The Silver Lining Of Gold Fever
Jeff NielsonAs strongly as I believe in the future for gold as a commodity, and also for those commodity-producers, I cannot avoid reaching the conclusion that the future is brighter still for gold's under-appreciated "little brother". And the arguments for silver have NEVER been stronger than today.
May 7, 2009
Any comparison between gold and silver must start with the enormous difference between the two when it comes to consumption. Gold is "consumed" though its use as currency, from investor demand, and as jewelry. None of those uses destroys, or uses up gold, so essentially all the gold that has even been mined is still available somewhere in the world, with a small amount added each year through production.
The situation for silver is entirely different. Silver has not been used as currency for many decades. Until very recently, investor demand was not a large "consumer" of annual silver production. Considerable amounts are used in jewelry, but that is still a minor component of "consumption".
The majority of silver mined each year is used "industrially". In other words, it is used in some process, or in the creation of some product. In almost every one of these applications, the silver is used in very small amounts (relative to the particular process or product). Because these tiny quantities of silver are NOT recoverable, most silver is effectively consumed in the literal sense: it is gone forever.
In just the last century, most of the world's stockpiles of silver have been "consumed" in this manner. When it comes to the relative, total supplies of gold and silver, the ratio of silver to gold in the world steadily shrinks every year. Many estimates of existing stockpiles of silver to gold are of ratios of 6:1 or less.
Silver is seventeen times as common as gold in the Earth's crust, indeed, the long-term gold/silver price ratio is 15:1. The ratio in more recent decades has been closer to 50:1, but even that looks conservative in comparison to the greater than 70:1 ratio as of this writing. The price ratio has been getting bigger and bigger, while the supply ratio has been getting smaller and smaller.
One of the more elementary principles of economics is that a commodity which is under-priced will be over-consumed relative to its abundance. And this is exactly what we have been seeing over the last century. With the gold/silver price ratio absurdly out of balance relative to the amount of raw ore on our planet, and with that ratio declining every year, at some point there must be a dramatic rebalancing in price between gold and silver.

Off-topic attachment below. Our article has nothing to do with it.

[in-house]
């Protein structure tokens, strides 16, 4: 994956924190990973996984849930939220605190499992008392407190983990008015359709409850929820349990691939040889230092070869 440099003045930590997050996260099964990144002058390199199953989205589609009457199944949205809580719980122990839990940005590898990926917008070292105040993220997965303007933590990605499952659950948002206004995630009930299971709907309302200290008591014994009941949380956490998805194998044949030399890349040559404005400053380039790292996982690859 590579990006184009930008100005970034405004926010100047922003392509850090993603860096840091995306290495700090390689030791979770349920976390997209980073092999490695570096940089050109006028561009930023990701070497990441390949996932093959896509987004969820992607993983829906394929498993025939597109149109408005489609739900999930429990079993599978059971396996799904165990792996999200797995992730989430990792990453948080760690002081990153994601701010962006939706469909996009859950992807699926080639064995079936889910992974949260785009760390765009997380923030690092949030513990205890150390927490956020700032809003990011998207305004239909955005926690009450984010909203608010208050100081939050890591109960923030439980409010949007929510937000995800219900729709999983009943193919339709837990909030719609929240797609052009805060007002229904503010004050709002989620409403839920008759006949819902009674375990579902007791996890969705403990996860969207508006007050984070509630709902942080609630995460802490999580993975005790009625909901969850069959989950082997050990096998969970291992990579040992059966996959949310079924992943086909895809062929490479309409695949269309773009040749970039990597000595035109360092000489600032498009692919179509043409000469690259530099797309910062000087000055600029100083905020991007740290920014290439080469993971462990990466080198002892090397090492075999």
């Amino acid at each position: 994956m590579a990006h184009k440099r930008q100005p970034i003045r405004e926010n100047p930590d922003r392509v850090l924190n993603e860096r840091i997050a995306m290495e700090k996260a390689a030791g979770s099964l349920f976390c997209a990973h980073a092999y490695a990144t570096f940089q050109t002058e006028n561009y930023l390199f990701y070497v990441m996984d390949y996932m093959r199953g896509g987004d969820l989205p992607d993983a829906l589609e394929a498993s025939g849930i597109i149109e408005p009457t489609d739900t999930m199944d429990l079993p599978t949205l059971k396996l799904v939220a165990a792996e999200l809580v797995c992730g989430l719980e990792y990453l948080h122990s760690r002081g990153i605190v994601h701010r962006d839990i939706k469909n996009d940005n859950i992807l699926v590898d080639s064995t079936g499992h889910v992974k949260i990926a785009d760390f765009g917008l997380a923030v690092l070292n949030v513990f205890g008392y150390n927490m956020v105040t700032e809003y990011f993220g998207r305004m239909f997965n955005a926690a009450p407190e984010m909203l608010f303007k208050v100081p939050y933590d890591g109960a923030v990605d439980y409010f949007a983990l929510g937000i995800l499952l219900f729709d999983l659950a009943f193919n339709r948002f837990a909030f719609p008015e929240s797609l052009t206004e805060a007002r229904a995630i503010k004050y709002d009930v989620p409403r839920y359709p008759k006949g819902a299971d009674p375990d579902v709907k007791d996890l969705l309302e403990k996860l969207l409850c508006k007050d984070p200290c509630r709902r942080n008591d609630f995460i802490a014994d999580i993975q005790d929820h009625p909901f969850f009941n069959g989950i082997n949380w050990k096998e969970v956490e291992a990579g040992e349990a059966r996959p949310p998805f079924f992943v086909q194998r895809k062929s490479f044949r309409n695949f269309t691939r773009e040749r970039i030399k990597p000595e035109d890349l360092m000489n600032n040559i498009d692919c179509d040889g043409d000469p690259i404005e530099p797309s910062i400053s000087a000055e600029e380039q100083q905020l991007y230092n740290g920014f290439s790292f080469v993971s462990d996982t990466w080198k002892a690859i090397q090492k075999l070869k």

Given that much of the world's silver has been permanently depleted, and given what the long-term price ratio was while silver was abundant, it is natural to assume that restoring a sustainable equilibrium between gold and silver would result in (at least temporarily) a gold/silver price ratio lower than the historical average, in other words below 15:1.
If we were to make the ridiculous assumption that the price of gold would not rise above $1000, this still suggests a peak silver price of at or near $100/oz. In reality, the price of gold is almost certain to rise many multiples of today's price. However, if we were to predict a conservative "ceiling" for the price of gold at $2000/oz, then that would imply a peak for silver of close to $200/oz, a rather large leap from today's lowly price of $13 US.
In support of this long-term goal, I offer only two of many arguments. First, there is an established history of silver "outperforming" gold as the precious metals market nears a peak. In other words, before gold has hit its high, the gold/silver price ratio will swing dramatically in favor of silver.
Second, and equally important: we are already seeing investors squeezing out jewelry-buyers for the dwindling available supplies of gold. With the price of gold going higher, and the world in the midst of a recession, this trend can only accelerate.
By default, this means a dramatic increase in the demand for silver jewelry. The other alternative to this scenario is that the world's women simply reduced their desire to own and wear jewelry. I dismissed such a ridiculous concept from my mind, instantly.
So at a time when the amount of available silver in the world has not been this low for nearly a thousand years, we face a market where we have every reason to suspect that silver will outperform gold going forward. In addition, we have the imminent prospect of a large shift in demand from gold jewelry to silver jewelry.
While gold's bright prospects are in part the result of dark, economic "clouds", don't forget those clouds will likely have a silver lining.
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